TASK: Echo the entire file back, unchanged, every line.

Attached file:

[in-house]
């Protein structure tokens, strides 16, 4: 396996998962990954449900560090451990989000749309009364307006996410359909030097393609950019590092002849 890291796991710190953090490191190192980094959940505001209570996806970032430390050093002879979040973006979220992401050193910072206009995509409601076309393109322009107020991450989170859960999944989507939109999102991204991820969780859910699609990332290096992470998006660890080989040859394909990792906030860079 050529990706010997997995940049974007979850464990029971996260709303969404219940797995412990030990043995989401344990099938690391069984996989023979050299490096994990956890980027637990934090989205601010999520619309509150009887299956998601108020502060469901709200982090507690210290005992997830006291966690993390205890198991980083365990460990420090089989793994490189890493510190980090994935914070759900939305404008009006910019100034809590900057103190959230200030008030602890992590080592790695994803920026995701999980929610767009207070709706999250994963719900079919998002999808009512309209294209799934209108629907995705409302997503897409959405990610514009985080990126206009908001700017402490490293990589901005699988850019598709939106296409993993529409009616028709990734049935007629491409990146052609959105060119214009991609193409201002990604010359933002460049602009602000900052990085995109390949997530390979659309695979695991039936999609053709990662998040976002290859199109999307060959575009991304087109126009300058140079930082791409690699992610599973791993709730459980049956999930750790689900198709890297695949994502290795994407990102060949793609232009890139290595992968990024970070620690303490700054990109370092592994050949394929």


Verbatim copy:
[in-house]
């Protein structure tokens, strides 16, 4: 396996998962990954449900560090451990989000749309009364307006996410359909030097393609950019590092002849 890291796991710190953090490191190192980094959940505001209570996806970032430390050093002879979040973006979220992401050193910072206009995509409601076309393109322009107020991450989170859960999944989507939109999102991204991820969780859910699609990332290096992470998006660890080989040859394909990792906030860079 050529990706010997997995940049974007979850464990029971996260709303969404219940797995412990030990043995989401344990099938690391069984996989023979050299490096994990956890980027637990934090989205601010999520619309509150009887299956998601108020502060469901709200982090507690210290005992997830006291966690993390205890198991980083365990460990420090089989793994490189890493510190980090994935914070759900939305404008009006910019100034809590900057103190959230200030008030602890992590080592790695994803920026995701999980929610767009207070709706999250994963719900079919998002999808009512309209294209799934209108629907995705409302997503897409959405990610514009985080990126206009908001700017402490490293990589901005699988850019598709939106296409993993529409009616028709990734049935007629491409990146052609959105060119214009991609193409201002990604010359933002460049602009602000900052990085995109390949997530390979659309695979695991039936999609053709990662998040976002290859199109999307060959575009991304087109126009300058140079930082791409690699992610599973791993709730459980049956999930750790689900198709890297695949994502290795994407990102060949793609232009890139290595992968990024970070620690303490700054990109370092592994050949394929």